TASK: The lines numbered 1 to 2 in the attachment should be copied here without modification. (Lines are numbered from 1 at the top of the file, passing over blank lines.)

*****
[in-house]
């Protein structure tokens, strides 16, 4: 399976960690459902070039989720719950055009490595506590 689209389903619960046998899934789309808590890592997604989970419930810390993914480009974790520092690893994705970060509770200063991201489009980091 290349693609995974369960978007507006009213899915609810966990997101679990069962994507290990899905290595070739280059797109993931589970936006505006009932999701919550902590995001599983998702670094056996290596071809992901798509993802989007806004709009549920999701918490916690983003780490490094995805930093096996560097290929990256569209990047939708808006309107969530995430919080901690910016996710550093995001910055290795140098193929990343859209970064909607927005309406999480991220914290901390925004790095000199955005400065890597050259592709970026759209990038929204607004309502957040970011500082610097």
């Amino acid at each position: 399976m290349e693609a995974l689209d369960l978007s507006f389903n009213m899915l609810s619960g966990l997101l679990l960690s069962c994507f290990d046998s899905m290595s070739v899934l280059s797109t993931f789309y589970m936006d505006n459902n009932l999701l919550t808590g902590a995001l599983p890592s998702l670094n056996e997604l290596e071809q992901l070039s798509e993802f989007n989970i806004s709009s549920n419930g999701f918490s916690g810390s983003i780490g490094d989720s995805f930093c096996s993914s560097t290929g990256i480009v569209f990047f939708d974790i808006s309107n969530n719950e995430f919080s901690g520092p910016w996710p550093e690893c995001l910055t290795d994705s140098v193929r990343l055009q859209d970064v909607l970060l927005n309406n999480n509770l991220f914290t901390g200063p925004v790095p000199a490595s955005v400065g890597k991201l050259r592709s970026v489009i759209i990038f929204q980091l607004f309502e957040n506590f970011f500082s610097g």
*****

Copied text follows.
[in-house]
């Protein structure tokens, strides 16, 4: 399976960690459902070039989720719950055009490595506590 689209389903619960046998899934789309808590890592997604989970419930810390993914480009974790520092690893994705970060509770200063991201489009980091 290349693609995974369960978007507006009213899915609810966990997101679990069962994507290990899905290595070739280059797109993931589970936006505006009932999701919550902590995001599983998702670094056996290596071809992901798509993802989007806004709009549920999701918490916690983003780490490094995805930093096996560097290929990256569209990047939708808006309107969530995430919080901690910016996710550093995001910055290795140098193929990343859209970064909607927005309406999480991220914290901390925004790095000199955005400065890597050259592709970026759209990038929204607004309502957040970011500082610097």